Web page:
ioStudents and Stress: 7 Ways to Manage Anxiety in College

Are you headed to college for the first time, second time, or going back to finish a degree after working for several years at a job? No matter what your particular situation is, today’s college environment can mean unexpected amounts of stress and anxiety. Unlike many other life circumstances, higher education has a way of creating a confluence, a veritable perfect storm of stress and worry for most students.

What’s the best way to prevent those factors from overwhelming your brain, emotions, and health in negative ways? There are two steps to the management of it all. One, you need to know why this time of life, under these special circumstances, is uniquely challenging even for the toughest types of people. Second, once you identify the sources of your stress and worries, it’s much easier to deal with them in constructive, realistic ways.

Here are seven points to ponder, explore, and mull over as you get ready to take on one of the most important of life’s challenges. But have no fear, because once you break the stressful sources down into their component parts, they’re relatively easy to banish.

Why College is a Special Case

It’s essential to come to terms with the cold, hard fact that higher education entails unique types of stress, all of which converge during your schooling. Being ready for the various categories of anxiety is actually an effective way to defuse it. Understand that financial concerns, new social situations, time management, the pressure to get good grades, worrying about a prospective career path, and other factors will appear all at once. Don’t let them overwhelm you. Be ready by knowing what each one is and how to deal with it.

Financial Concerns

Money is usually the first thing people become concerned about because they are forced to pay for schooling before classes even begin. Perhaps the smartest way to banish this mental oppressor is to obtain a student loan. Once you check out the right options for student loans, it’s possible to get all the funding necessary to cover expenses in full. Once all the bills are taken care of, you can focus on studying, learning, and enjoying the educational journey. Yes, there is more to getting a diploma than the money question, but once you clear this hurdle, all the rest will seem much more manageable.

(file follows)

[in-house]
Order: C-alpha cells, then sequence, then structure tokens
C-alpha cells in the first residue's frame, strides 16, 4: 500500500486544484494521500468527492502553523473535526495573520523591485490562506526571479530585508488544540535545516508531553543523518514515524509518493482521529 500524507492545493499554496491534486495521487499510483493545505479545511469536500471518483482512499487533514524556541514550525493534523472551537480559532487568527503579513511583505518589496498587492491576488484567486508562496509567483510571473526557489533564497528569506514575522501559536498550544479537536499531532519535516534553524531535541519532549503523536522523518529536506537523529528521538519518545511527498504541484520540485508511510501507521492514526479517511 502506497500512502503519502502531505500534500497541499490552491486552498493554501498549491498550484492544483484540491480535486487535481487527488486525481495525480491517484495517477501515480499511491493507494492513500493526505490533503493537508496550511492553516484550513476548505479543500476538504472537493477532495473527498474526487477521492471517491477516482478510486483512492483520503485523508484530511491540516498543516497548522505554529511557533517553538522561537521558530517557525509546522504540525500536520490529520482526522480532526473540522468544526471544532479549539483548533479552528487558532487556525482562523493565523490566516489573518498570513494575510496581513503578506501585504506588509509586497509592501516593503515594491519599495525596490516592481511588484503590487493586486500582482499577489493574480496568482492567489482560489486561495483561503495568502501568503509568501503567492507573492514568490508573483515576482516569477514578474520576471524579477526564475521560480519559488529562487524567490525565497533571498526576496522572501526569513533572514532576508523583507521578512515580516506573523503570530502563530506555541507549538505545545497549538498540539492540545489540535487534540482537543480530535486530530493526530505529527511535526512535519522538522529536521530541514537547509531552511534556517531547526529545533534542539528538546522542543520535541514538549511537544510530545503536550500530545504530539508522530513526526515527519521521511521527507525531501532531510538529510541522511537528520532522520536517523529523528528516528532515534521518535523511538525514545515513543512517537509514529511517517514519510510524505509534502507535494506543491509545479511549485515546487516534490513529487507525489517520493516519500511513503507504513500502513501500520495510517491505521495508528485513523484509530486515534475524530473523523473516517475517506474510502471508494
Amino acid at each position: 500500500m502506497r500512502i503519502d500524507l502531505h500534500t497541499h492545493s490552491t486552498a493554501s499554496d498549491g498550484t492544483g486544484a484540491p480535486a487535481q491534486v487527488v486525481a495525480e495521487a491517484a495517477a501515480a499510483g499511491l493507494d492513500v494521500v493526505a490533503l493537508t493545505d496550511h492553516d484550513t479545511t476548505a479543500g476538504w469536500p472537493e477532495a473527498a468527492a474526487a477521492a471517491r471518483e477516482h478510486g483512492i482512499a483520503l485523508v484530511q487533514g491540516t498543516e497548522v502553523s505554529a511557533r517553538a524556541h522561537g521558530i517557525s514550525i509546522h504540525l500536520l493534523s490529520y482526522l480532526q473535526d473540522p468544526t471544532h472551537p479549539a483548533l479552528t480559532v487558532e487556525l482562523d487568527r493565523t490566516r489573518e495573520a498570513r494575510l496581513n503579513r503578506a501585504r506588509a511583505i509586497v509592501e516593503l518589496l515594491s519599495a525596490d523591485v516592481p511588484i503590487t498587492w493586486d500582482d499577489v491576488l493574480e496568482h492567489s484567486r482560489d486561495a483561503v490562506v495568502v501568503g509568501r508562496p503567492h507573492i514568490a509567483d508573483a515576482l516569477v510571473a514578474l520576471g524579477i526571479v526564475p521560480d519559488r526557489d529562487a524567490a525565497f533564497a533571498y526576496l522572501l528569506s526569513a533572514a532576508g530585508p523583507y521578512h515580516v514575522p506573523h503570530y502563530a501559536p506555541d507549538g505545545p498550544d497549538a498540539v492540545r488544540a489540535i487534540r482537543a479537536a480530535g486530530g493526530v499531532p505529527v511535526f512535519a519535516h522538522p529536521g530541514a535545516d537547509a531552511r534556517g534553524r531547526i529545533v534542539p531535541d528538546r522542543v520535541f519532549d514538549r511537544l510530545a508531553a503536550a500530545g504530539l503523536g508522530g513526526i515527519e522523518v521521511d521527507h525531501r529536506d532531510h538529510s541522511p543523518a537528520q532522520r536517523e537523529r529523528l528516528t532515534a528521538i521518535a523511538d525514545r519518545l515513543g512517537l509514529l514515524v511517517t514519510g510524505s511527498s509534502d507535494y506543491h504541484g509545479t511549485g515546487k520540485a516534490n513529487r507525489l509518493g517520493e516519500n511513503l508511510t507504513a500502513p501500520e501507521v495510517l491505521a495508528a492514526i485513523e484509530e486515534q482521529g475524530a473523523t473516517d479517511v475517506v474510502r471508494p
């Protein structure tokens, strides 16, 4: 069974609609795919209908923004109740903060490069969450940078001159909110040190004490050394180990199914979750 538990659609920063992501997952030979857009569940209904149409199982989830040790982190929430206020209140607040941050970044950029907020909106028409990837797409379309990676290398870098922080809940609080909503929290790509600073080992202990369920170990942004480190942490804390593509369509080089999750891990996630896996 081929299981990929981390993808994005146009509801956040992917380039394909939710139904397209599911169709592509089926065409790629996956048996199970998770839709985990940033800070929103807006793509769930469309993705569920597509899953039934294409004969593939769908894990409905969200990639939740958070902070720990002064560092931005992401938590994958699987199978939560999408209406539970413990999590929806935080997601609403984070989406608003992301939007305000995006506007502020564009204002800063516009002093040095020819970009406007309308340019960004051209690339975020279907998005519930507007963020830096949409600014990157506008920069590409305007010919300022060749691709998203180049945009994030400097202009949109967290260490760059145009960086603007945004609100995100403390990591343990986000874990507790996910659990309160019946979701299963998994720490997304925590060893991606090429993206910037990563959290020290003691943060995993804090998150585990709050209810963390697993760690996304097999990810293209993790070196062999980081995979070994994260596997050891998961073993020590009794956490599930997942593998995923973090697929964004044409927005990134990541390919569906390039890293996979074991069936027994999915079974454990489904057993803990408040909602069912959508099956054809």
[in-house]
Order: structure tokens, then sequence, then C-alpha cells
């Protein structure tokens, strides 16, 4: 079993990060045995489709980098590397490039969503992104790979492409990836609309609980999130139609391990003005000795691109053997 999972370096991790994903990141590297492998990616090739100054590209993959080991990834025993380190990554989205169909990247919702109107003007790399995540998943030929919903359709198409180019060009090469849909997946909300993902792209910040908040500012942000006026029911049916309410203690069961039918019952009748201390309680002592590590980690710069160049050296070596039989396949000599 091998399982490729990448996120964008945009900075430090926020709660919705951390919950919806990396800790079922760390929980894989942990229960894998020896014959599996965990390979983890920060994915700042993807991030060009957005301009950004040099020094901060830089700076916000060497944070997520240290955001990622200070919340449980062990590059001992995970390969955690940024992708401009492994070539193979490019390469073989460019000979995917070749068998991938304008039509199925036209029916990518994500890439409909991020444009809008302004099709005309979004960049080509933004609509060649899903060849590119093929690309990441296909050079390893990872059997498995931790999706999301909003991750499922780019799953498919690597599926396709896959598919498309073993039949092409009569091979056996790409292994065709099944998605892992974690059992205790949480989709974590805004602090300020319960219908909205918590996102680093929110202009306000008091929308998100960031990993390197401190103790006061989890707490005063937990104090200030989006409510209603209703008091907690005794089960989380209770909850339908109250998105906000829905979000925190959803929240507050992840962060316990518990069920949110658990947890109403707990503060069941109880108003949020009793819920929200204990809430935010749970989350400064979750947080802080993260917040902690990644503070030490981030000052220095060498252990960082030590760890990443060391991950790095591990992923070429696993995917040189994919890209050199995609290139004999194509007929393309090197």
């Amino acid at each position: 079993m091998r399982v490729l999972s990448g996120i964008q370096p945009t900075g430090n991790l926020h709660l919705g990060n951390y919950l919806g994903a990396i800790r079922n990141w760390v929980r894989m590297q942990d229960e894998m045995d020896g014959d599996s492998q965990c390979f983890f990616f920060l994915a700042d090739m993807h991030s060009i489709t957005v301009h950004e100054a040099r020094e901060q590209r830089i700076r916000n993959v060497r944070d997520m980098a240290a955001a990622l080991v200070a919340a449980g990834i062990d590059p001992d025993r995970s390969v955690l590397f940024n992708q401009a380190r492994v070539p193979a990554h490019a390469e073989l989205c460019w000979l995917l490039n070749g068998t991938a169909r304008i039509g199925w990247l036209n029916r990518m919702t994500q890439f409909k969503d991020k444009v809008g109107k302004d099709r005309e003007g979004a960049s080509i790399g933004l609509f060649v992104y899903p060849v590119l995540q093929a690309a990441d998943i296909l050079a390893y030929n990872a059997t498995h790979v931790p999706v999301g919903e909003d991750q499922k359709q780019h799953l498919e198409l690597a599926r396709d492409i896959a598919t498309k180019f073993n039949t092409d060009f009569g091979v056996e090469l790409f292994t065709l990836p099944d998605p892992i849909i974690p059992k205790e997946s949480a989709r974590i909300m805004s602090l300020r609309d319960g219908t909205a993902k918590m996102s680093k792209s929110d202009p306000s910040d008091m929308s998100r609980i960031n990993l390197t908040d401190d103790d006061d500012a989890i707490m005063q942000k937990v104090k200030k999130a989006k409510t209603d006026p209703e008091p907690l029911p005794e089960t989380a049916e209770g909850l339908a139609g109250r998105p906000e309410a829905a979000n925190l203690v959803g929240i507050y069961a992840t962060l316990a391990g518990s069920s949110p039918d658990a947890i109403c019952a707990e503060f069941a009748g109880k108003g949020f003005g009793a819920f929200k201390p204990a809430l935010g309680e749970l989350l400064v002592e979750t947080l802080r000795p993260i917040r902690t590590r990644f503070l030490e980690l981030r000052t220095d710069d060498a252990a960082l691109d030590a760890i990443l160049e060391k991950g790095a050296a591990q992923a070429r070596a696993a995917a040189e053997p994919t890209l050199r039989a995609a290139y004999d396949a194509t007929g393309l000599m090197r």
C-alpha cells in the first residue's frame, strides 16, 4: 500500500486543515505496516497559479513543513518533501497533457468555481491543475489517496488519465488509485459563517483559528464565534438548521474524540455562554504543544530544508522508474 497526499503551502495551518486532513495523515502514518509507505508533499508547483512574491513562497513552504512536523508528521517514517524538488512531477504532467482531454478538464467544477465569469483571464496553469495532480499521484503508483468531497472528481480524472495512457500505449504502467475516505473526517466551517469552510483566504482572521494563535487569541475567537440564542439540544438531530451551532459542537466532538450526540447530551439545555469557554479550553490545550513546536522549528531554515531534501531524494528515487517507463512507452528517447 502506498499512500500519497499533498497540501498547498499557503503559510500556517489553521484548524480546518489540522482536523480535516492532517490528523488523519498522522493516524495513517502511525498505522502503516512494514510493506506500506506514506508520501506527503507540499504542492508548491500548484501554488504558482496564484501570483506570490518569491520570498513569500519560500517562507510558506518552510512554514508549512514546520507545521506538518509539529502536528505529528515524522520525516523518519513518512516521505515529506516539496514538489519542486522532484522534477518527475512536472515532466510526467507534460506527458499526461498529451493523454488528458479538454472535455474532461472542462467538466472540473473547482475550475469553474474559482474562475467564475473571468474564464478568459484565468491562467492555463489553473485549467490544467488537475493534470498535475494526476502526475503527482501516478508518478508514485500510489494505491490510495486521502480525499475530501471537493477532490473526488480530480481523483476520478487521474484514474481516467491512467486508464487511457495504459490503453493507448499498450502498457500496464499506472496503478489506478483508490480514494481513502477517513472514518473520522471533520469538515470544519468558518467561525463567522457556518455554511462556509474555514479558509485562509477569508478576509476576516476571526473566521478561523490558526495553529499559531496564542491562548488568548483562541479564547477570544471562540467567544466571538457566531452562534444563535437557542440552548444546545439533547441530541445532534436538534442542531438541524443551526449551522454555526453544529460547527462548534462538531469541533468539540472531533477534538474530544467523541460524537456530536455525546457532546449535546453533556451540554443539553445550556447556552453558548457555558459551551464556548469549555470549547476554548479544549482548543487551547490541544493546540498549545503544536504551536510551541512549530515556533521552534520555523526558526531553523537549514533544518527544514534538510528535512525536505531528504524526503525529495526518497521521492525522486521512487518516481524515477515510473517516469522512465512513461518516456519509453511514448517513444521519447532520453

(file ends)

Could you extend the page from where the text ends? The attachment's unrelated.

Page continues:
New Life

For most students, even part-time ones, a traditional degree curriculum means a new way of life. Not only do you need to juggle a fresh set of daily challenges, but there are new friends, job searches, demands, schedules, and more. This is particularly true for first-time attendees, who are right out of high school and have never had to face so many different obligations at once.

Time Management

Be careful of how you plan your day after classes begin. It’s common for new students to underestimate the amount of time it will take to prepare for classes. Getting a bachelor’s or graduate degree is far different than being in high school. Wait at least one week after courses start to make a detailed daily schedule, and then stick to it.

Social Situations

Once in school, expect your social life to become quite different from what it was before. Even though this might seem exciting and fun, the human mind often translates upheaval into anxiety, which is why so many first-year students have trouble sleeping and relaxing. Make time to decompress, meditate, exercise, and sleep.

Job Anxiety

From day one, you’ll be thinking about the kind of jobs that await you after graduation. During junior and senior years, this pressure can build up. Defuse it by engaging in career planning right from the start. Speak with guidance counselors and the placement office about which companies and positions will be a good match for your degree and major. Consider doing internships for corporations that interest you. Interning is an effective way to stay one step ahead of the career scramble.

Grade Anxiety

Students worry about grades. There’s really no way around it. The only solution is to study about 10 percent more than you deem necessary for each course you’re enrolled in. Eventually, you’ll learn how to study very efficiently and all that nervousness about grades will decrease rapidly.

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